In Chapter 7, Korydon Smith features three authors to define the relations between the human body and existing buildings. These authors are Vitruvius, Le Corbusier, and Lance Hosey.
In the chapter, Vitruvius focuses on the proportional relationships among the parts of a human body. For example, the human face is 1/10 the height of the body. He also argues that the design of a building strives for a correspondence among the measurements of an entire work, and of the whole to a certain part. Vitruvius traces these proportions back to columns and intercolumniation, which is the space between adjacent columns.
Similarly, Le Corbusier discusses mass production and standardization of a harmonious measure to the human scale. He argues that buildings should be the concern of heavy industry, and that houses should be mass produced. His dream was to set up a grid of proportions to serve as a universal rule, which is how “Le Modulor” was created. This measuring tool is based on the human body and on mathematics. The goal was that this book would be the basis for prefabrication of mass produced buildings.
Finally, Hosey discusses bodies in the “Architectural Graphics Standard” and how the different methods used to represent the body reveal the human figure to be gender and race specific – a white male. He claims that the natural perfection of man could be seen through the body’s relationship to primary geometry and thus men became the standard of measure.
All three authors viewed the relationship between body and building through their own particular lens, and each viewpoint is shown in many examples including the monastery of La Tourette near Lyon. A monastery is defined as a distancing from the world, which is exactly what the monastery of La Tourette near Lyon represents. For example, there is no visual connection to the exterior of the building. By stripping away the ability to view what is outside, the monks residing at the monastery are distanced from the rest of the world. The windows are strategically designed and placed in a way that panels partially cover the openings, so that only reflected light filters to the inside of the building.
Another strategy that implements this distancing concept is the design of the stairs entering into the building. There is an 8-inch gap between the top stair and the doorway, so that the monks literally have to climb into the building. This gives off the impression that the building is never actually connected to the exterior space. It is crucial for a monastery to include this distancing to accommodate the lifestyle of a monk, however it is also important for a monastery to consist of rough architecture to mirror the discipline a monk has to endure. The rough architecture of a monastery includes very little personal space. The bedrooms at La Tourette are very small and have smooth and rough walls. They only consist of the necessary items: a bed, chair, table, wardrobe, and toilet. Different from these rooms, the communal spaces include bright colors and large windows to allow a lot of light to shine in. This is where the sensory realm is stressed because of the physical senses being engaged. For example, the ocular sense is engaged by observing the bright colors, and the haptic sense is engaged by feeling the warm light shining in from the windows and touching the skin.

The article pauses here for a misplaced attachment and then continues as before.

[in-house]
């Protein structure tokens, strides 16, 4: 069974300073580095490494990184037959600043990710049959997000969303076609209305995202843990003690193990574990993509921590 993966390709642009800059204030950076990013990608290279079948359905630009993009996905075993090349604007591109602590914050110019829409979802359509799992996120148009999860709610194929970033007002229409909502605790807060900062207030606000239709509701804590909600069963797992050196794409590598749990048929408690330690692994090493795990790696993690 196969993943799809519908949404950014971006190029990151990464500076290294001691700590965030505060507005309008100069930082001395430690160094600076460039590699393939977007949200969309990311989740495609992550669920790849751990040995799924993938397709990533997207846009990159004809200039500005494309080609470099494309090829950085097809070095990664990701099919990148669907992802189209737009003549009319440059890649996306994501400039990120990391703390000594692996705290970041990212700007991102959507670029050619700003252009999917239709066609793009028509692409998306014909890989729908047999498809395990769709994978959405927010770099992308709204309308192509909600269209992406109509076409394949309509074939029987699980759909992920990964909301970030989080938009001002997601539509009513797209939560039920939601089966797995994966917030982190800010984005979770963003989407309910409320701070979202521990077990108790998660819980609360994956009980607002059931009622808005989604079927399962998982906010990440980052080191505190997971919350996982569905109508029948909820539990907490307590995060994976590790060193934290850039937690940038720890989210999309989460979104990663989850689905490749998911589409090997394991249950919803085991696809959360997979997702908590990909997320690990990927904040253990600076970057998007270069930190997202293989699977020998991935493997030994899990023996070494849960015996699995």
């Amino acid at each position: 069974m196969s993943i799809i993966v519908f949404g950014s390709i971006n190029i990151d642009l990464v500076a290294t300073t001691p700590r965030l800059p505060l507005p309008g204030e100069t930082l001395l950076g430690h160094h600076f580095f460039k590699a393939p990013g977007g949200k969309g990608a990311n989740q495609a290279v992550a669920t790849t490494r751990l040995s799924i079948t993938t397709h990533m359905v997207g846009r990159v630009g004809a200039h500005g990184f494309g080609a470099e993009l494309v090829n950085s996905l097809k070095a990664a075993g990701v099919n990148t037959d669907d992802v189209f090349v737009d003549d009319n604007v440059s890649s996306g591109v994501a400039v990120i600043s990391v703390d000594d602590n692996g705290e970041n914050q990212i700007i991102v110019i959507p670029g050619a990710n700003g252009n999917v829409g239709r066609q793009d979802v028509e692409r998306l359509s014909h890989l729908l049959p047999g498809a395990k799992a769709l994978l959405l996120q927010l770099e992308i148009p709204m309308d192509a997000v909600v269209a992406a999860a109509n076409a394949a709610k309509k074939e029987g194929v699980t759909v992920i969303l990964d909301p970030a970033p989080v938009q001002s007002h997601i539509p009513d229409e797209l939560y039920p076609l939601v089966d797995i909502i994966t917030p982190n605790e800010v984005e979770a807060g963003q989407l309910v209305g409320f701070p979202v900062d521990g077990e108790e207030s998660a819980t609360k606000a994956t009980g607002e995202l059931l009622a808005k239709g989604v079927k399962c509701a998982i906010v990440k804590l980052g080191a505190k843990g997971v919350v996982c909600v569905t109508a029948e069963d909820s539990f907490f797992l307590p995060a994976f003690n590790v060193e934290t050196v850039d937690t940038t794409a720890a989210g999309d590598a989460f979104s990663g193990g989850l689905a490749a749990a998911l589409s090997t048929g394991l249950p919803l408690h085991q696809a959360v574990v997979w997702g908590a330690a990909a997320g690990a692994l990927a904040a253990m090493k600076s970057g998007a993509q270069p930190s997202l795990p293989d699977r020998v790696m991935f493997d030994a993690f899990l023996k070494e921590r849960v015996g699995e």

In regard to the human body, this monastery was designed using the measurements from “Le Modulor” to be proportional to the human body. For example, Corbusier designed each personal space to be 1’83 m or 2’26 m wide (dependent on the user), by 5’92 m long and 2’26 m high. In addition to these spaces, Corbusier wanted the monks to be forced to look up towards heaven, so he designed the terrace walls to be raised up to 1’83 m so that the outside views would be blocked. This building relates the human body to architecture very well, because every last detail was accounted for in the design such as the stairs entering up into the building, or the placement of windows and their corresponding panels.